• The memorandum should mention the objective of a company to participate in any commercial transactions and that it has the authority to perform any act that is necessary for the fulfilment of the object.

Alteration of memorandum

Section 2(7) states that the terms and regulations mentioned in a memorandum may not be subjected to any change in all the cases that the Act does not allow to amend.

Regarding any alteration in the objective it is stated in Section 4(1):

  • The objective of a company can be altered by the passage of a special resolution.
  • However, if the procedure mentioned in Section 5 is followed to apply for cancellation of alteration, the memorandum will not get altered unless the court allows for it.

Cancellation of any alteration

Any alteration may get cancelled by the method mentioned in Section 5. It is as follows:

  • An application may be submitted for the nullification of the change made in the memorandum via special resolution (Section 5(1))
  • Section 5(2) states that the application may be submitted by either of the following:
  • For a company limited by shares, 15% of share capital holders should request for it. For a company not limited by shares, 15% of the members should submit the application.
  • Debenture holders holding at least 15% of the firm’s debentures
  • Section 5(3) states that the submission must be made within the next 21 days to the day of alteration by one or more persons appointed as representatives of all the entitled applicants.
  • Section 5(4) states that the court may affirm the change brought in the either completely, or some part of it, subjected to certain terms.
  • The lawsuit may be suspended and the interests of unsatisfied members should be set for auction by the court.
  • Orders facilitating the auction or any such remedy should be given by the court.
  • Section 5(5) states that the court may order the company to buy the shares of any member and decrease the capital. Hence, any alterations for any such purpose may be made in memorandum.
  • Section 5(6) states that no amendment in the in the memorandum can be made if the court does not allow for it.
  • Section 5(7) states that a change made under this section has the same impact as the alteration made via resolution.
  • Section 5(8) states that the debentures applying floating charge are allowed to demand the nullification of an alteration and should be issued prior a certain date, which is first December 1947. Also, those forming a part of the series similar to any issued debentures. Moreover, the debenture holders must be notified about the special resolution in the same manner as the regular members are notified. If the debenture holders are not notified same action would be taken as for not notifying the members.

Regulations on Memorandum by 2006 version of Companies Act

The older version of Companies Act has been subjected to changes. This section discusses the major changes made in the Act. Hence, Section 8 of Companies Act 2006 replaces Section 3(1) of Companies Act 1985 by providing a more purposeful and concise definition for the memorandum of association.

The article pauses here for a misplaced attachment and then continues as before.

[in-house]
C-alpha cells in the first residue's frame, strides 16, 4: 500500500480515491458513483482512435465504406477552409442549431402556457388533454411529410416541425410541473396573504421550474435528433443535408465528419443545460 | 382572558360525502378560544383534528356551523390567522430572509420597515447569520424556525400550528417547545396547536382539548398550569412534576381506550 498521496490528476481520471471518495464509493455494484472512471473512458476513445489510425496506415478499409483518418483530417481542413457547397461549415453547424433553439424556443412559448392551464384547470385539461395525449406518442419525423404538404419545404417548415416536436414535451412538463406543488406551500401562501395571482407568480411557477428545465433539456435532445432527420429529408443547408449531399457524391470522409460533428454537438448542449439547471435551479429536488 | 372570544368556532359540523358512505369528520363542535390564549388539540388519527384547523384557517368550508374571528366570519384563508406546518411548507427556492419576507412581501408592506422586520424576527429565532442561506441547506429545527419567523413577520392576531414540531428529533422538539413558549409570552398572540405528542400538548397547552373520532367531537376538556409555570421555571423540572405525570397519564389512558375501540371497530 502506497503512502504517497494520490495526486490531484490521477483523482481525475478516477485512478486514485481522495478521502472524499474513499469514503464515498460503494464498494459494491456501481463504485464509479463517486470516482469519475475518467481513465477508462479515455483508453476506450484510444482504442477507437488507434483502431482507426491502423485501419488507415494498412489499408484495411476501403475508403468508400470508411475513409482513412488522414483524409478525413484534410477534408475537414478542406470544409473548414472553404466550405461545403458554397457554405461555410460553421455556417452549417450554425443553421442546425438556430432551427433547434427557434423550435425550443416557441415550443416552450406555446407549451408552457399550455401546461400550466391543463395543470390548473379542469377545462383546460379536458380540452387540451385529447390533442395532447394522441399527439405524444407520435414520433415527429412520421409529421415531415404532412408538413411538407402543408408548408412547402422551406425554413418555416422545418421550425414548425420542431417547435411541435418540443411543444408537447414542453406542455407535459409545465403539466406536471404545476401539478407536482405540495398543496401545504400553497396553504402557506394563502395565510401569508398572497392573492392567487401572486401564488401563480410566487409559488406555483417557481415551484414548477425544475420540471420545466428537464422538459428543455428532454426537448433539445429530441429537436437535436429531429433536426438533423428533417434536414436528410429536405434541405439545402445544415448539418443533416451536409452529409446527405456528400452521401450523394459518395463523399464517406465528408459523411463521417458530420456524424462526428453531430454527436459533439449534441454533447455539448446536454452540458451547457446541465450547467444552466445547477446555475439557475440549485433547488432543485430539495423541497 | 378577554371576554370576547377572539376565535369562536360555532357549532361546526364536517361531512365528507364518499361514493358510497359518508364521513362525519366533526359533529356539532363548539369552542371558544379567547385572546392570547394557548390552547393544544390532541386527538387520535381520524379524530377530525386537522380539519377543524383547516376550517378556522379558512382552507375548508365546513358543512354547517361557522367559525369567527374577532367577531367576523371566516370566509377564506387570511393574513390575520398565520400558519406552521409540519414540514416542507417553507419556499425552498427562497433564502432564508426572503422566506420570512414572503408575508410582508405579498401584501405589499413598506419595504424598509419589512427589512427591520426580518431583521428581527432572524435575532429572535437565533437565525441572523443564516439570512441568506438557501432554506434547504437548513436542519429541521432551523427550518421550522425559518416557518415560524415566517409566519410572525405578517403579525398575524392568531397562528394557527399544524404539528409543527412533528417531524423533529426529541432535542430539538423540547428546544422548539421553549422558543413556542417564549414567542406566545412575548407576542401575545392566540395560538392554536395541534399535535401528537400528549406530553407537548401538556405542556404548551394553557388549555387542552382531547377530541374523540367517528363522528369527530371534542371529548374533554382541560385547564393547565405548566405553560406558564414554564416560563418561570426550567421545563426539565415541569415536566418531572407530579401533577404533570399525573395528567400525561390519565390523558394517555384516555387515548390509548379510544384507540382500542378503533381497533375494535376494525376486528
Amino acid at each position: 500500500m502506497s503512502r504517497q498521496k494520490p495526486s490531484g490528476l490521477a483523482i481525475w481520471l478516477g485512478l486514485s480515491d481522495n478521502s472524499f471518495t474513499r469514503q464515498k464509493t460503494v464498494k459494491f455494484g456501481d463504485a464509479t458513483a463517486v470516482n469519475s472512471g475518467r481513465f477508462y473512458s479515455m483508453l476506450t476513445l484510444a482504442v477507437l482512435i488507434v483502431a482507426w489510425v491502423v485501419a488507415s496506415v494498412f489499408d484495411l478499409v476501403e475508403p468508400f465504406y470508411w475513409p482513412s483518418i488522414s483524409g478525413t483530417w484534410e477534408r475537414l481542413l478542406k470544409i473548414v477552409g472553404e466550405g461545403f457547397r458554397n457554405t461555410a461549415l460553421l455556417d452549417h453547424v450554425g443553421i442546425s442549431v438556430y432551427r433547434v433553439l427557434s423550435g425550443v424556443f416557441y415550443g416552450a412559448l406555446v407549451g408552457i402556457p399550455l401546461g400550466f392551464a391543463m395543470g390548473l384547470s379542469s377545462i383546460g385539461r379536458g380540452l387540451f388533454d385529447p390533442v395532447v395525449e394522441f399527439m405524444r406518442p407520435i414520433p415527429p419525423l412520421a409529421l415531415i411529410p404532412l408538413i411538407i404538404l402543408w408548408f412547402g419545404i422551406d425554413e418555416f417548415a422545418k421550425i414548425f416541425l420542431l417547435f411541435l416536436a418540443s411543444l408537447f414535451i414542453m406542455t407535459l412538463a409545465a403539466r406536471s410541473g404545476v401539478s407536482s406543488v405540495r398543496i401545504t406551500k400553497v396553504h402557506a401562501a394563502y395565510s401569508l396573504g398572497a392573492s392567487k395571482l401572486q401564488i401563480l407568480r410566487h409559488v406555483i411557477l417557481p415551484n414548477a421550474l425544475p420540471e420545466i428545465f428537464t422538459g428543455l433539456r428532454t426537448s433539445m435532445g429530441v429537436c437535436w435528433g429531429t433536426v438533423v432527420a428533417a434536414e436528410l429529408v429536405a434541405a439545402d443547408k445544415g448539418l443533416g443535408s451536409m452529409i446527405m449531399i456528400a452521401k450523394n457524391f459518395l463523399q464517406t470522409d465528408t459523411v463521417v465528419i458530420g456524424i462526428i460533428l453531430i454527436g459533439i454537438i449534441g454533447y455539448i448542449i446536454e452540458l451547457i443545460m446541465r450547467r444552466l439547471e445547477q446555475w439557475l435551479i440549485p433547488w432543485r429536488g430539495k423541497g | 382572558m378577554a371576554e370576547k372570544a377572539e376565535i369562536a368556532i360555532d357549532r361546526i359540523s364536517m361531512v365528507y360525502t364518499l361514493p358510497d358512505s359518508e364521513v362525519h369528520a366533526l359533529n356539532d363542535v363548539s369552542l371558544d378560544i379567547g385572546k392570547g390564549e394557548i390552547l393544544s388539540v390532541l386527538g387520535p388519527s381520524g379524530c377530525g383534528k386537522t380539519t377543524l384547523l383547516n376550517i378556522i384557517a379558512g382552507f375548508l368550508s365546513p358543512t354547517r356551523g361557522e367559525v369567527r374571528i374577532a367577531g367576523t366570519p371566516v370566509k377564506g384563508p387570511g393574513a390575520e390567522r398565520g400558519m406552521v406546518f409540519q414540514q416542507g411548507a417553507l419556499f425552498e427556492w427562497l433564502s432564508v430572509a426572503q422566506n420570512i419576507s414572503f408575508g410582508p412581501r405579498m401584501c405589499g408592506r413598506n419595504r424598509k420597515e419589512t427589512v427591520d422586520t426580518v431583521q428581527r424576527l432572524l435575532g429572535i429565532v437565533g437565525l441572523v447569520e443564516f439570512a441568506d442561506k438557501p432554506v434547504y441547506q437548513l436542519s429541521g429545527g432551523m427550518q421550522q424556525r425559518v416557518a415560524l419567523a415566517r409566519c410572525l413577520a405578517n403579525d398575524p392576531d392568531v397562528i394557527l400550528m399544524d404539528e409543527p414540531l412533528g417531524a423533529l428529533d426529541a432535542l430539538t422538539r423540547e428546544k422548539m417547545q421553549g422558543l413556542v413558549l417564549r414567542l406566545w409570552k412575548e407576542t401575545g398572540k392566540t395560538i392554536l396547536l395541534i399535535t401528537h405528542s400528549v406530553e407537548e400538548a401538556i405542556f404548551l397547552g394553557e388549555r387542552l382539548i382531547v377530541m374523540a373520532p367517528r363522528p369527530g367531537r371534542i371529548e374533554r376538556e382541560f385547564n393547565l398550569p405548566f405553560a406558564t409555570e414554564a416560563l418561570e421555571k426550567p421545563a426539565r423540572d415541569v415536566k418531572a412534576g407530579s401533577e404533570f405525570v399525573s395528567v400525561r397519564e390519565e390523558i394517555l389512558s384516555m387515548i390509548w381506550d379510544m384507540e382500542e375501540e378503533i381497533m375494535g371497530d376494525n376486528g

• A memorandum is an evidence to the objective of subscribers for the formation of a company and participate in the company as members after the formation.
  • It also acts as a proof for the companies with limited shares that the each of the members will buy at least one share.
  • Amendment of memorandum cannot or need not be done. However, the constitution of a company may be subjected to a change (‘History’, p 25 and Chapter 4).

Another addition to the rulings on memorandum is done by Section 28 of Companies Act 2006. It is stated as follows:

  • Any regulation of the memorandum that is not entertained by Section 8 of Companies Act will be treated as the regulations of Companies’ articles.

After Formulation of memorandum

Once a memorandum has been formulated, the next step is to submit it to the registrar. The registrar will then register the documents provided that he is satisfied that all the information given in the files is as per the requirements of Companies Act.

Authentication of a Memorandum

It is mentioned in subsection 9ff of Companies Act 2006 that to mark a memorandum authentic, it has to be signed by either the first or some of the initial members and submitted to the Registrar. Also, the documents for complementing the memorandum must be submitted. Registration of a company requires a fees. That amount should also be given to the registrar.

Documents required for registration

According to Section 13 of Companies Act 2006, the registrar must be provided with the name, location of registered office and information about the type liability of members. It should also include the name of possible directors or secretary of the company. Documents showing their assent to the initial capital of shares (for a company having shares) and act. If there is no document of articles of association devised yet, the Model Articles will be submitted as default to the registrar.

Name of the company

The name of the company should be subjected to some rules provided by Companies Act 2006. Hence, it should be checked whether the name of a company can be registered or not (subsection 53ff of Companies Act 2006). It is clear that to register a business name UK, the name should abide by the rulings given in Companies Act.

Certificate of Incorporation

If all the formalities for registration process has been completed in accordance to those mentioned in Companies Act, the registrar has to register the company. Section 15 of Companies Act has made it mandatory for the registrar to sign the certificate of incorporation and authenticate it via his seal once the requirements are fulfilled to register a business name UK. This certificate provides a proof that the applicants for company registration have completed the requirements and the company is now registered. That is, the process of company registration UK has ended.